A British hospital network is using blockchain technology to track COVID-19 vaccines
A U.K. hospital network has become one of the first worldwide to use a digital ledger technology, similar to the one that underpins several cryptocurrencies, to track the handling of COVID-19 vaccines.
South Warwickshire NHS Foundation Trust, which is part of the government-run National Health Service and administers four hospitals in central England, has begun using the Hedera Hashgraph system to keep track of whether COVID-19 vaccines are being stored at the correct temperatures, Hedera and Everyware, a U.K. software company that is overseeing the project, said Tuesday.
The hospitals include one in Stratford-upon-Avon, the city best known for being Shakespeare’s birthplace and hometown.
In recent weeks a number of tech companies, including IBM, have proposed using blockchain technology, which is a kind of digital ledger that is maintained across a network, rather than stored in one central location, as a way to ensure data on coronavirus vaccine doses is both secure and can be shared easily across organizations that normally use different record-keeping systems. But South Warwickshire’s use of Hedera is thought to be one of the first implementations of this kind of technology for tracking vaccine handling.
Accurately tracking the status and handling of vaccine doses is particularly crucial because the inoculations produced by Pfizer and Moderna must be kept at ultralow temperatures of –70 degrees Celsius (–94 Fahrenheit) until close to the time they are to be used, while the vaccine from AstraZeneca must be kept at normal refrigerator temperatures.
Everyware has already worked with South Warwickshire to track the handling of some chemotherapy drugs, blood supplies, and ophthalmology drops that must also be kept at specific temperatures. It has done so by using Internet-connected sensors that it places in a room or within a hospital refrigerator. Doing so has helped the hospital reduce cases in which medicines had to be discarded because staff were uncertain they had been maintained at the correct temperature, Tom Screen, Everyware’s technical director, told Fortune.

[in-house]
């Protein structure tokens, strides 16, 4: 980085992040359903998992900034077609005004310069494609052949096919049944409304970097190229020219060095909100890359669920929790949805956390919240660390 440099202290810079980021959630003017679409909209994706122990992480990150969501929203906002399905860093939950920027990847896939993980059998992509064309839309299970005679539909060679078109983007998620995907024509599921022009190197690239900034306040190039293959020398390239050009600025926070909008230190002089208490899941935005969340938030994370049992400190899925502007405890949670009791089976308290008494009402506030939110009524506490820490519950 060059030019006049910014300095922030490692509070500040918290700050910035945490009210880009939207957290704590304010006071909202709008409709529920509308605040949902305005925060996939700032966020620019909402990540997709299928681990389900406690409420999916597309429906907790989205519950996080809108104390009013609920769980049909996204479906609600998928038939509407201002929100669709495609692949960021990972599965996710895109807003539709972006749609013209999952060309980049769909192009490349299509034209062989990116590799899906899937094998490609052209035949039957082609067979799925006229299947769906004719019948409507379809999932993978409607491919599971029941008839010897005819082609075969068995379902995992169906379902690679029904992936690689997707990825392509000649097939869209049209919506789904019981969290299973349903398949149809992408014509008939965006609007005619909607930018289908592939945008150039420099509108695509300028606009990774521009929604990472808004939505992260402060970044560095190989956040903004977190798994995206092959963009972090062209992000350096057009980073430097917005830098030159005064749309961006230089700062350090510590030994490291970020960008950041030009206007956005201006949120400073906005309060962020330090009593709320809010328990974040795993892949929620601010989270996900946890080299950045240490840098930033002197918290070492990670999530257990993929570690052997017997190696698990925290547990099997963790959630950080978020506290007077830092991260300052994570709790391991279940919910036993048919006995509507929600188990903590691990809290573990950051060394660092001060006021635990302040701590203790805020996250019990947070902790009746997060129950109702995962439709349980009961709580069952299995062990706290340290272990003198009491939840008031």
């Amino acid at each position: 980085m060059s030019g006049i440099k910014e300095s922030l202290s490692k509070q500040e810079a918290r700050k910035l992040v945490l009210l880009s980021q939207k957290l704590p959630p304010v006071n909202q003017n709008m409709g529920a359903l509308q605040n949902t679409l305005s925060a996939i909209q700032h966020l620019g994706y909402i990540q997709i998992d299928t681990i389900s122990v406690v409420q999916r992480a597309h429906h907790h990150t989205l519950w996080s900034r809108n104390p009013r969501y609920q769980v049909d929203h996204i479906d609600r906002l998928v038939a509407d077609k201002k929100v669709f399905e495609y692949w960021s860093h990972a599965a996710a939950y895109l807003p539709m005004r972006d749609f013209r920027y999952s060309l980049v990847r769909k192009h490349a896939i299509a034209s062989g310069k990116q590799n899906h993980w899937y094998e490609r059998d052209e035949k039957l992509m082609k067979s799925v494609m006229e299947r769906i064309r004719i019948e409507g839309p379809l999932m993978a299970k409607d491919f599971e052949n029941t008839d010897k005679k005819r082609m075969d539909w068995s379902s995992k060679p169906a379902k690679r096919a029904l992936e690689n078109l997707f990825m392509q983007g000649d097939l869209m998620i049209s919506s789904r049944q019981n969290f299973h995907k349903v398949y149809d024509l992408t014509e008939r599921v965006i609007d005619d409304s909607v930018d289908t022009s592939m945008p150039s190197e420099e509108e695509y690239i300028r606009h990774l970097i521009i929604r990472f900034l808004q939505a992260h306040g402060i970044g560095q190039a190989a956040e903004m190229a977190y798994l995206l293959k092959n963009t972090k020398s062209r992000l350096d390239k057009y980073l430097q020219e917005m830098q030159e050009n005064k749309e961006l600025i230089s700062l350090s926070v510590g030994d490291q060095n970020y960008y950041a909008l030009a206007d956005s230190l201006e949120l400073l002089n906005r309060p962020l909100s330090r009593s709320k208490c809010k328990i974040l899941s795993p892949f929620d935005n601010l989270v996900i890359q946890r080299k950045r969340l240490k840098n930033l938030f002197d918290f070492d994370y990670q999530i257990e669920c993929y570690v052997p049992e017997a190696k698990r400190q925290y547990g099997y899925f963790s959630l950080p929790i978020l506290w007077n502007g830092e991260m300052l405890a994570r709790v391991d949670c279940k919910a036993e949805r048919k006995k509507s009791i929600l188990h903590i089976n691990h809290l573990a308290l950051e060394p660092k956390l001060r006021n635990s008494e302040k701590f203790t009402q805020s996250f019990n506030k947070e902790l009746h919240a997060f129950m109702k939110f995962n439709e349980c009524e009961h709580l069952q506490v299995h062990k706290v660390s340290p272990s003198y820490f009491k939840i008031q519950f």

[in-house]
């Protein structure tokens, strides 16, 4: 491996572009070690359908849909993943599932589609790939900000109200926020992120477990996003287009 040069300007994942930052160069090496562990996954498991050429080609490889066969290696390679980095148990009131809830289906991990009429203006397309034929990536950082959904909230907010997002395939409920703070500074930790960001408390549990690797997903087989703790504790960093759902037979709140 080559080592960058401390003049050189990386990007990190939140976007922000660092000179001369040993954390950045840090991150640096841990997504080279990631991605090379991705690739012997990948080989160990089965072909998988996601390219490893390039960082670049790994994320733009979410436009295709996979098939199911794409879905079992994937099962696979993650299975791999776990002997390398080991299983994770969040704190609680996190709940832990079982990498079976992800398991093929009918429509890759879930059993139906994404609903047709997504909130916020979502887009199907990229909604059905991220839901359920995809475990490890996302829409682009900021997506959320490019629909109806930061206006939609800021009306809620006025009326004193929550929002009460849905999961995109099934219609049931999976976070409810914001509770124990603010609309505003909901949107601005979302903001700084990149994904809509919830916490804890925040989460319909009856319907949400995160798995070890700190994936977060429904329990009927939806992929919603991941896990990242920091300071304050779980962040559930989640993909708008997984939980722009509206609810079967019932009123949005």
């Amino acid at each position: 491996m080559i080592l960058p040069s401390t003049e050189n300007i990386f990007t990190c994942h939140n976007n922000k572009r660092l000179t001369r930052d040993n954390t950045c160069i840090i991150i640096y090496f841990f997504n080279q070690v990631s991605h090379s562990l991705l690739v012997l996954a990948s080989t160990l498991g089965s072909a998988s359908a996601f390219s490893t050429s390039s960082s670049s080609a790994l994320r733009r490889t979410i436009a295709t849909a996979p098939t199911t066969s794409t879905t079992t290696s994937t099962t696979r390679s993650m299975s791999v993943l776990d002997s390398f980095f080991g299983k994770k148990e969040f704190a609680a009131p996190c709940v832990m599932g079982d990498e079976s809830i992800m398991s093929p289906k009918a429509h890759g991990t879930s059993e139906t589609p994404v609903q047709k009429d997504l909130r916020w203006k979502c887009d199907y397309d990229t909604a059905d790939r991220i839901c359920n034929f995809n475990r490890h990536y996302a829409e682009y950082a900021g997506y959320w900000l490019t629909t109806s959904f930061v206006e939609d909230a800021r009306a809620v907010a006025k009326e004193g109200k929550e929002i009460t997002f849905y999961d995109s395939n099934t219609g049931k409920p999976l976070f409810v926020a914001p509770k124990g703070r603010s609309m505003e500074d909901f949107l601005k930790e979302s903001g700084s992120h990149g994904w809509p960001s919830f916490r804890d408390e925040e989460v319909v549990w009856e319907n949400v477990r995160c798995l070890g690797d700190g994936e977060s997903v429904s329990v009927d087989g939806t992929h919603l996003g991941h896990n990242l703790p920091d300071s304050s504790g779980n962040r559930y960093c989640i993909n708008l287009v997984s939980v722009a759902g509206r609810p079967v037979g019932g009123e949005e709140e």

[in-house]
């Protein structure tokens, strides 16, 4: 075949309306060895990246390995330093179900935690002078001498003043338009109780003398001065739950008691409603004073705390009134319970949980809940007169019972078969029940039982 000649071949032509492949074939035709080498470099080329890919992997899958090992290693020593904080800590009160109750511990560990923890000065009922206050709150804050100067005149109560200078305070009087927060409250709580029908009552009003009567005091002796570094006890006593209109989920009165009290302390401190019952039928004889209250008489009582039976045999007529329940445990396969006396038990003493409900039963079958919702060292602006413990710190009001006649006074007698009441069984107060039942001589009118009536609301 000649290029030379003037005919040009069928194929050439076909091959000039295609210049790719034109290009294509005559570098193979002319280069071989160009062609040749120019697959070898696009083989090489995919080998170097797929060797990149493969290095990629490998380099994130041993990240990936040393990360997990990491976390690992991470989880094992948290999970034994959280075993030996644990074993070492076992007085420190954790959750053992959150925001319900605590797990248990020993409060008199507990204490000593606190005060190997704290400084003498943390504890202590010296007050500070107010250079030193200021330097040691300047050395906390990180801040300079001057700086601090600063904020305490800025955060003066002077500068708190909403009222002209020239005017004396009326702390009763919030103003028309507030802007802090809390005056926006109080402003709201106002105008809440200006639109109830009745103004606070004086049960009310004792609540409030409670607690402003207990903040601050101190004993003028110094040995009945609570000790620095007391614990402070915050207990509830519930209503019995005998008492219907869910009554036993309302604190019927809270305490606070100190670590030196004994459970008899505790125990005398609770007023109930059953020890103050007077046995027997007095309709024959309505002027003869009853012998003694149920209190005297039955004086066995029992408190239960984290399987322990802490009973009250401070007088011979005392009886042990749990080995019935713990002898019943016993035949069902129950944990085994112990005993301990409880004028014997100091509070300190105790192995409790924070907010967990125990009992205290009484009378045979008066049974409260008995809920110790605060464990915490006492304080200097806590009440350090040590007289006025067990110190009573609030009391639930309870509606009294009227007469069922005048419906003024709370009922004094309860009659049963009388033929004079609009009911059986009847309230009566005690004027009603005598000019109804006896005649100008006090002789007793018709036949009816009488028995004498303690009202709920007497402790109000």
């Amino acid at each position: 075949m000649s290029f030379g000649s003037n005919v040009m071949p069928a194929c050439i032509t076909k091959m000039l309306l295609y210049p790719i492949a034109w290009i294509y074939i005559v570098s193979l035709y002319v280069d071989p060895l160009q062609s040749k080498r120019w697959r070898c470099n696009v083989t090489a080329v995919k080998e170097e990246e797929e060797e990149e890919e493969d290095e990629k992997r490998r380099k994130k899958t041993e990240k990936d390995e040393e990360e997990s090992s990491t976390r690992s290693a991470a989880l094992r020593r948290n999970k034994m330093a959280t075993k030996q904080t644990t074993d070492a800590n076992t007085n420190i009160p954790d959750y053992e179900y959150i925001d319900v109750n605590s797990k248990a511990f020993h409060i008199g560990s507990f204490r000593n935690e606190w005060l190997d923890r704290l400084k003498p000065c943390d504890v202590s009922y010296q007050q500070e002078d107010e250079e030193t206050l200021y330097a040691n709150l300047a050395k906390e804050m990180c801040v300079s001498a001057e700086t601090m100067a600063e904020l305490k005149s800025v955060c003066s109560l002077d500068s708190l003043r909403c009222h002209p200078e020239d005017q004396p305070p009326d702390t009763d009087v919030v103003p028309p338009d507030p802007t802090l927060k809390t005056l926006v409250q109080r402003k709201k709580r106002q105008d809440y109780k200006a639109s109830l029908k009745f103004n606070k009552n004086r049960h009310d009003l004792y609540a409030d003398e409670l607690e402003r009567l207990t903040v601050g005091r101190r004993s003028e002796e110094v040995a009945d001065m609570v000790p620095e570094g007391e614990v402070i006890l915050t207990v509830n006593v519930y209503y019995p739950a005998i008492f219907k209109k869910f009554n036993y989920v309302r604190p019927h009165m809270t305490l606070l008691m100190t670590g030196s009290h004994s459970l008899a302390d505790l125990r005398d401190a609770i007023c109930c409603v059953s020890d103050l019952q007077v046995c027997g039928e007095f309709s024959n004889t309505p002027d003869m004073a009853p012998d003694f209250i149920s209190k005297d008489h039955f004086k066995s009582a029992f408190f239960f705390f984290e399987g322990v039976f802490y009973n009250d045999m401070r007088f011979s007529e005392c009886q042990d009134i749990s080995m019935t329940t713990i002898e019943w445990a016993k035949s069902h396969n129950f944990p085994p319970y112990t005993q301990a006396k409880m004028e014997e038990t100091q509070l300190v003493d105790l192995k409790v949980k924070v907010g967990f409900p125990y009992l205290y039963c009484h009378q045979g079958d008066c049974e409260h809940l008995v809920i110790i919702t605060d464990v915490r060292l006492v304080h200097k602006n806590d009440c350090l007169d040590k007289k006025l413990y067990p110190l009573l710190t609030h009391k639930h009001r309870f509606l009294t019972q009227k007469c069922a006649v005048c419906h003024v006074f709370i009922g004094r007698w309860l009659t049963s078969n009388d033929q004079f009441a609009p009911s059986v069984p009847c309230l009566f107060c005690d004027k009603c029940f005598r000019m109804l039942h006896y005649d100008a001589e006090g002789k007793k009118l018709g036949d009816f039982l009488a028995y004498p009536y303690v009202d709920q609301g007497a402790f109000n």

“This way, we can verify the data hasn’t changed from start to finish; that the data has been in our custody and the data is valid. And we can say the analytics that you might want to run on top of this is valid,” he said.
Everyware chose the Hedera Hashgraph blockchain because it offers a very low fixed cost per piece of information added to the blockchain—just 1/100th of a U.S. penny—and can quickly handle millions of data entries, Screen said.
In contrast, many cryptocurrency-based blockchains can handle no more than one or two dozen transactions per second, and are many times more expensive, with a cost that varies as the value of the related cryptocurrency moves up and down owing to market forces.
Hedera’s Hashgraph digital ledger does not use the same kind of blockchain that Bitcoin and Ethereum do. Instead it uses a different kind of mathematical system, called a directed acyclic graph (or DAG). One benefit of this system is that it does not require nodes in the network that stores the digital ledger to solve complex mathematical puzzles as in cryptocurrency-based blockchains, which is why Hedera can offer such a low cost per piece of information added to the ledger and can process transactions so quickly.
Hedera is based in Dallas, but the platform is governed by a council that includes a number of large multinational corporations, many of which also use the network for their own record-keeping. This includes Avery Dennison, Boeing, Deutsche Telekom, Dentons, DLA Piper, FIS (Worldpay), Google, IBM, LG Electronics, Magalu, Nomura, Swirlds, Tata Communications, University College London (UCL), Wipro, and Zain Group.